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Studebaker Museum and SAH select the world’s 10 most influential cars

Published in blog.hemmings.com

Photo courtesy Studebaker National Museum.

They range in status from iconic to mundane and in age from ancient to fairly modern. Some seem relatively straightforward while others appear almost out of left field. Yet the 10 vehicles selected for the Studebaker National Museum’s latest exhibit share two traits: None are Studebakers, and all of them helped shape automotive history.

As opposed to many of the museum’s exhibits, 10 Cars That Changed the World, which opened last month, doesn’t feature cars selected by the museum’s staff. Instead, museum officials, working from the concept expressed in the exhibit’s title, enlisted the members of the Society of Automotive Historians to choose the 10 via ballot. They came up with about 70 suggestions, ranging from the 1939 Oldsmobile with its automatic transmission to the 1986 Ford Taurus with its aerodynamic design.

Andrew Beckman, archivist for the Studebaker National Museum, told Design News that only three or four vehicles – the Ford Model T, the Volkswagen Beetle, the World War II Jeep, and the first minivan – made the final list relatively unanimously. “But beyond that, there was no majority,” he said. “No one’s ballot completely agreed with anyone else’s.”

One would expect many of the 10 to date from the earliest decades of the automobile industry. Indeed, in addition to the Model T, the exhibit also includes an example of the Curved-Dash Oldsmobile, which introduced mass production to the automobile industry just after the turn of the Twentieth Century, and a 1912 Cadillac Model 30, the car on which Charles Kettering’s electric self-starter debuted.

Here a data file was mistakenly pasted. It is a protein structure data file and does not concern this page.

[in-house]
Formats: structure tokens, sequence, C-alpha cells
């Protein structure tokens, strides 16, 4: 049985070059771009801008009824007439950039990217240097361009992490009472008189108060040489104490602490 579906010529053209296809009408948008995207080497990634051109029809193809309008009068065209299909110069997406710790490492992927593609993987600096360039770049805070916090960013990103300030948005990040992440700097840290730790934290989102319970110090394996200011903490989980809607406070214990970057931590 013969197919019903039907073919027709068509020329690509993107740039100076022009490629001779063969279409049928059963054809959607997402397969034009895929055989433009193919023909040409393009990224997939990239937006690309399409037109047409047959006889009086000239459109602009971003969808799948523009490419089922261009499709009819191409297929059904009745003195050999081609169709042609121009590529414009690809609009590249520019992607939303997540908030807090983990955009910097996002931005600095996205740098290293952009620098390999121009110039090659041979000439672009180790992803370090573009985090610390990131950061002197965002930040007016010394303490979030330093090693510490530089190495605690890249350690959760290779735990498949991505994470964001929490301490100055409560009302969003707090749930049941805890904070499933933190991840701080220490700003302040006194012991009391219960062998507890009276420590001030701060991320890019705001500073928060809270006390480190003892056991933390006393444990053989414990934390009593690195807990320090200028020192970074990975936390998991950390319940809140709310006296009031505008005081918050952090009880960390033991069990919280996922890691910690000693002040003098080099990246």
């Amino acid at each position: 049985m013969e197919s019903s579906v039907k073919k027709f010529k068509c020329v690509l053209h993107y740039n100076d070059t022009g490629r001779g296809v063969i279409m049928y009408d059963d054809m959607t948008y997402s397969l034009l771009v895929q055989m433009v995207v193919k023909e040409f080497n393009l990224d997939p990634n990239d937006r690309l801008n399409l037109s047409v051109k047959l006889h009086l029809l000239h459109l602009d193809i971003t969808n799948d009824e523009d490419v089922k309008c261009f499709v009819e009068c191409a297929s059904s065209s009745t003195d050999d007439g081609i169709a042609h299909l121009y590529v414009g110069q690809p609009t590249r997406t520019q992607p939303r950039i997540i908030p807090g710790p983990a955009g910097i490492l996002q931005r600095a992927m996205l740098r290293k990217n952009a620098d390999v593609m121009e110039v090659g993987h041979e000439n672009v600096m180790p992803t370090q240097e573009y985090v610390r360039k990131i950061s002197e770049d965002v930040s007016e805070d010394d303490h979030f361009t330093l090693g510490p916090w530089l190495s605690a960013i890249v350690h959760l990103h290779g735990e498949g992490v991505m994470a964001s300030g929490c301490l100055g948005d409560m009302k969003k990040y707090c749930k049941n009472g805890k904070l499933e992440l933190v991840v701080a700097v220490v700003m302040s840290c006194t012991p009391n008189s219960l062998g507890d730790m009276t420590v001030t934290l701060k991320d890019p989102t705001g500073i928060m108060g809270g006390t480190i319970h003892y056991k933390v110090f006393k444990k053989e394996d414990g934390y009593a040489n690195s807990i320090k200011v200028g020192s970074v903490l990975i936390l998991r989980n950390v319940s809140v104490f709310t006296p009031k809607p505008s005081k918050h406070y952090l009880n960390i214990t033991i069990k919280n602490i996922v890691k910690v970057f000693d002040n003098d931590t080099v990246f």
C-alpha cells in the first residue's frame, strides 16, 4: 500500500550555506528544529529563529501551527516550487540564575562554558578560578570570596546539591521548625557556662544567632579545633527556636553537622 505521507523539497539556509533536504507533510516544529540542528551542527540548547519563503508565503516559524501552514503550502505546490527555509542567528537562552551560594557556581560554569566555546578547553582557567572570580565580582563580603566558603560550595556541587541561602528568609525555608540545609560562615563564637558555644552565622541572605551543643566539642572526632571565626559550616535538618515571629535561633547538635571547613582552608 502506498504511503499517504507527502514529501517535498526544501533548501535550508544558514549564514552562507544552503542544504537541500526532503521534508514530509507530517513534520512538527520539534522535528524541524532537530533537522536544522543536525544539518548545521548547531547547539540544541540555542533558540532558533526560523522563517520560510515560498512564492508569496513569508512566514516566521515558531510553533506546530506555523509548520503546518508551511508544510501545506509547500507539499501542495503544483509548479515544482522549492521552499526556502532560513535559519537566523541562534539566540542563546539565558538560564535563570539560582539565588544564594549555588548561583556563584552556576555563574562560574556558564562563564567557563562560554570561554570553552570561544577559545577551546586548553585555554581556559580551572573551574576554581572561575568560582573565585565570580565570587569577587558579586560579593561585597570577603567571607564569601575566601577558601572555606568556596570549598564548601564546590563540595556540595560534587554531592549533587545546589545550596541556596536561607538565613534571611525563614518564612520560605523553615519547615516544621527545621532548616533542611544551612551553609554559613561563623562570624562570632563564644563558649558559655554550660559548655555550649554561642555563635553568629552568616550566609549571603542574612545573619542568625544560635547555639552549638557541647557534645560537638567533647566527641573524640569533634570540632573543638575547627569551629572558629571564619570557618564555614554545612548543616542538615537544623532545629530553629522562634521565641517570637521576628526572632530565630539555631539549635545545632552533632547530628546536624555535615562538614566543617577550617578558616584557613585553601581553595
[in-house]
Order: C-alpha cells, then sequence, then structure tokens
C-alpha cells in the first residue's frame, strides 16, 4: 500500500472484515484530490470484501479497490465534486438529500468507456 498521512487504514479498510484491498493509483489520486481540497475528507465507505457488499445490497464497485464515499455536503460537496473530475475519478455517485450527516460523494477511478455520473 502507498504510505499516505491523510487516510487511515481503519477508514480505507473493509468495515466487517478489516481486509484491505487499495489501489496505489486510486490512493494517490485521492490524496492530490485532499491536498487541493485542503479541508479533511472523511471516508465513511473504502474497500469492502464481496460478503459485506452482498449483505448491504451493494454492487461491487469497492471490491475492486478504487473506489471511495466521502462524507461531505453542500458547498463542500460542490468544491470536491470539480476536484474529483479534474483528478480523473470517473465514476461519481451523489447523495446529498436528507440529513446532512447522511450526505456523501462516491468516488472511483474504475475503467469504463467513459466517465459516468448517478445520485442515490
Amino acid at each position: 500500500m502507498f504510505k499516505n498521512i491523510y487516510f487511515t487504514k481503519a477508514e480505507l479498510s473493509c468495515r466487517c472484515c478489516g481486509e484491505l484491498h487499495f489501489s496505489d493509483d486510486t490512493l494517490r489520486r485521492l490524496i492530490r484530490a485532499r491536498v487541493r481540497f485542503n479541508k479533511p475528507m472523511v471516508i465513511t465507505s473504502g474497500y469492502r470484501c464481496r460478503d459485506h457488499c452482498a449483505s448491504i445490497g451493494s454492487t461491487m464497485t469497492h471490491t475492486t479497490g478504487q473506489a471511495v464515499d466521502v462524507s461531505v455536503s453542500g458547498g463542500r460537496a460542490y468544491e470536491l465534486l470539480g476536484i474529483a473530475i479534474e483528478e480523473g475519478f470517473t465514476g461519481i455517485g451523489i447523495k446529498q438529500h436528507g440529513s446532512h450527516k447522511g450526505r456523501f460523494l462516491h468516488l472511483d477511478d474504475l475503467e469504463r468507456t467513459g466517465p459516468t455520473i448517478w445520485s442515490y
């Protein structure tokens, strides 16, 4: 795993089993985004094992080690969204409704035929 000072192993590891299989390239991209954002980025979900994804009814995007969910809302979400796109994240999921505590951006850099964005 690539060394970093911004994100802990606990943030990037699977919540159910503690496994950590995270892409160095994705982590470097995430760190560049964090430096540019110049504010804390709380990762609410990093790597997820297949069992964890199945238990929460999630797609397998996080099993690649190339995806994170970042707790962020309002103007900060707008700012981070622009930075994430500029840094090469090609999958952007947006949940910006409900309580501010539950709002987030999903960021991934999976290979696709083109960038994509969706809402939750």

However, others date to as late as the turn of the Twenty-First Century. The front-wheel-drive Mini and the Citroen DS both featured innovative technology that would soon become widespread; the first-generation Ford Mustang, on the other hand, showed other automakers how to market successfully to specific demographic groups; and the 2001 Toyota Prius, though not the first hybrid, at least thrust alternative powertrains into the spotlight.

The task of rounding up examples of the 10 vehicles on the SAH list fell to museum staff. The 1901 Curved-Dash Oldsmobile came from the R.E. Olds Museum in Lansing, Michigan; the 1984 Dodge Caravan from the Fiat Chrysler collections.

In addition to the exhibit, the museum will host at least a couple of related talks by SAH members during the exhibit. Don Capps – who recently spoke on the myth behind how Germany got its silver racing color – will discuss the Jeep’s role in winning World War II on July 18. Then Ed Garten, the vice-president of SAH, will discuss the Volkswagen Beetle’s journey toward icon status on August 15.

The exhibit itself will run through January 6. For more information, visit StudebakerMuseum.org.